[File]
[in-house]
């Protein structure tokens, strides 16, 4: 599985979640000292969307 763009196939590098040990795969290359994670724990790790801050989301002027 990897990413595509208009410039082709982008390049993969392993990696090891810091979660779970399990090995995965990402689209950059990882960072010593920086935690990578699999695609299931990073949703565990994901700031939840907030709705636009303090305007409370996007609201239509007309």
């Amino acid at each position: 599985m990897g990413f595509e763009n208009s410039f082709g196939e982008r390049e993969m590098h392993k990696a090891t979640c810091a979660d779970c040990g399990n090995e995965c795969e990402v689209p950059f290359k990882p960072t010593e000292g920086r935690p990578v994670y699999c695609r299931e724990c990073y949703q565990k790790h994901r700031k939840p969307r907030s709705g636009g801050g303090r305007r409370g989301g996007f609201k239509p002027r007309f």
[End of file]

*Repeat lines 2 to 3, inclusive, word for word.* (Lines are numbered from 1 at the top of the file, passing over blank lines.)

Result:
């Protein structure tokens, strides 16, 4: 599985979640000292969307 763009196939590098040990795969290359994670724990790790801050989301002027 990897990413595509208009410039082709982008390049993969392993990696090891810091979660779970399990090995995965990402689209950059990882960072010593920086935690990578699999695609299931990073949703565990994901700031939840907030709705636009303090305007409370996007609201239509007309």
């Amino acid at each position: 599985m990897g990413f595509e763009n208009s410039f082709g196939e982008r390049e993969m590098h392993k990696a090891t979640c810091a979660d779970c040990g399990n090995e995965c795969e990402v689209p950059f290359k990882p960072t010593e000292g920086r935690p990578v994670y699999c695609r299931e724990c990073y949703q565990k790790h994901r700031k939840p969307r907030s709705g636009g801050g303090r305007r409370g989301g996007f609201k239509p002027r007309f």